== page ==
Over a recent two-week period, an average of 15 all-student emails were sent each day. It has gotten to the point where the actual important emails are being drowned out in a flood of correspondence that gets almost completely ignored.
For example, on March 5, 17 all student emails were sent to the campus. 16 were about events, or club programs, and one solitary email was an important reminder for students to check their portal accounts for unpaid balance with the school. How many people saw that email?
Over the time period that the point news observed, only 11 percent of the all student emails were from the college administration. By contrast, a total of 50 percent, or about 8 emails per day, were about on campus performances, sports events, academic events, and club activities.
Some are interesting to me, but most of them are just an annoyance, destined for deletion as soon as I read their titles. I’m sure most emails that end up in your in box meet a similar fate.
In fact, I would be amazed if there are more than a handful of students on campus who actually read every all student email that gets sent to them. Heck, I would be impressed if even one student did that. Not a single student I know can claim that achievement.
18 percent of all-student emails were categorized as “Other”. Their topics ranged from students looking for SMP participants, to emails like this gem sent out on March 6: “If someone could return my coat from a gathering in NC 25 that would be great. Thanks!” Did every student on campus really need to know that you left your coat at NC 25? I think not.
Then there are the emails that are unnecessarily flagged as being important. This is a good feature to have when sending out something like an emergency announcement to the campus. It is less appropriate when used to flag “Kareoke [sic] Night!!!!,” as was the case with one recent email.
Another problem with the current all-student email policy is that people send all-student emails with needlessly massive attachments. Hardly a week goes by without someone sending an event announcement with a 2, 3, or even 6 Megabyte image attached to it.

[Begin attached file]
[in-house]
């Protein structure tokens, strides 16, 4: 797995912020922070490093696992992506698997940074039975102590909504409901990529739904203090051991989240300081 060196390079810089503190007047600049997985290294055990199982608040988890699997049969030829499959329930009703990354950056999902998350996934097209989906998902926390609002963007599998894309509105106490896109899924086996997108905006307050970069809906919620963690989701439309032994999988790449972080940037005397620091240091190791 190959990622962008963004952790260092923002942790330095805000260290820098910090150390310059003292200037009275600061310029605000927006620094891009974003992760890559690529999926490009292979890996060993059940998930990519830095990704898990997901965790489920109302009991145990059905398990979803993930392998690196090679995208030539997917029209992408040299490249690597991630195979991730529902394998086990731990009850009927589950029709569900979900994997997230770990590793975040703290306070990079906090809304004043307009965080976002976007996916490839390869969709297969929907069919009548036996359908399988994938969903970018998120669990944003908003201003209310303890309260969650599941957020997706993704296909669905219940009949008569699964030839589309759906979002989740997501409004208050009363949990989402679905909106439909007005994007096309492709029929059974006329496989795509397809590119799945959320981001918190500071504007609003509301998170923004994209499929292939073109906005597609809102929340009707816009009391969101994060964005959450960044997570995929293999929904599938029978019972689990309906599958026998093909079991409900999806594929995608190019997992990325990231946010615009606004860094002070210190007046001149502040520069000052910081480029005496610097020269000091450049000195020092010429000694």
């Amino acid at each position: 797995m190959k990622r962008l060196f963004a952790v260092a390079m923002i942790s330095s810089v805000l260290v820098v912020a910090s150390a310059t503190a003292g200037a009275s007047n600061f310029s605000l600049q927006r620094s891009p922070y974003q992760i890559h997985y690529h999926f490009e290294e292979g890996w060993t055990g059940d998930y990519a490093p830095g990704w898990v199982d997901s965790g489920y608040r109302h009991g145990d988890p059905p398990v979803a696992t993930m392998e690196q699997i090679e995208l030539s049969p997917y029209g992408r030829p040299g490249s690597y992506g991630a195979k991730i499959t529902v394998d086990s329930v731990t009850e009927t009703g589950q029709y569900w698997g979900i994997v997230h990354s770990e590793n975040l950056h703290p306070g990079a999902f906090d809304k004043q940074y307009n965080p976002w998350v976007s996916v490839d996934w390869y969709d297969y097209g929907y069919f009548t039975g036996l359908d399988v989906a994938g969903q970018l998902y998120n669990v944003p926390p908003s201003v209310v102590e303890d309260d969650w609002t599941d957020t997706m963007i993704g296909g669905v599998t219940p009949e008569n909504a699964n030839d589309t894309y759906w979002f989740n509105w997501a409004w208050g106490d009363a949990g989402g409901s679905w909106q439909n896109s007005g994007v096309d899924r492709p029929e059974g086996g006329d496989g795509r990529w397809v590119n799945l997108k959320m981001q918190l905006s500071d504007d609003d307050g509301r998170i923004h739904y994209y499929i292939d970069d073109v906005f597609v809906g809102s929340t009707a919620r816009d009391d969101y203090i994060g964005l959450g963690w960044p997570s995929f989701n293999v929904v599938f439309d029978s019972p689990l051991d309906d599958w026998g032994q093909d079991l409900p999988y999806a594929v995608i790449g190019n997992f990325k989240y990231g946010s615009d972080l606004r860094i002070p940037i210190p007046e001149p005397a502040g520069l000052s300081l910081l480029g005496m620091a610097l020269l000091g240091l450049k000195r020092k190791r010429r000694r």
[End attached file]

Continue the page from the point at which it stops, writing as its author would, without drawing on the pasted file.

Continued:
A student with room left in their inbox for hundreds of plain text emails could suddenly find their inbox completely full after getting just one such message. It’s happened to me more than once.
I think there is a relatively painless solution that could fix every gripe I have with current email policy. A Web page could be setup by the college, where people with all student email access would post their messages. The Web page could limit file sizes for attachments, preventing the dreaded 6MB inbox killers.
That Web page would then relay the messages to students who could then decide how they want to receive them. There could be options such as: receiving every email immediately (like the current system), or people could choose to receive a “daily digest,” where every message from the day would be organized into one email. Such daily digests have existed since the earliest days of email.
With that system, any time an actual important email needs to be sent to students, it wouldn’t have to compete for attention with the other 14 emails from that day.
This isn’t the first time that all-student email has been a topic in The Point News. Almost exactly 10 years ago, in late March of 2000, the campus was under siege from a barrage of email, the likes of which the campus has never seen since (“Mass Emails Spark Controversy.” The Point News, April 4, 2000).
At the urging of then SGA president, Andrew Mosley, all student email access was given to every student on campus — all 1600 of them. Initially, students used the new privilege judiciously as the administration had intended. Soon though, students would be likening the situation to “Giving a machine gun to a monkey.”
It didn’t take long for unnecessary emails to start clogging up in boxes. People began to get annoyed, and while sending emails to complain to the original senders, they accidentally “replied all”, sending their response not just to the authors or the original emails, but also to the entire campus.
Then someone “replied all” to that email, which prompted even more “reply all” responses. Things quickly got out of hand.
The email madness that ensued was so chaotic that at one point it nearly crashed the campus email server, which had developed such a backlog of email that it was taking hours for emails to reach their recipients.
Less than a week after it was first given, all-student email access was revoked from the general student body. I am very happy that things are no longer so out of control, but I still think they can be better. Give us a smarter email policy, St. Mary’s!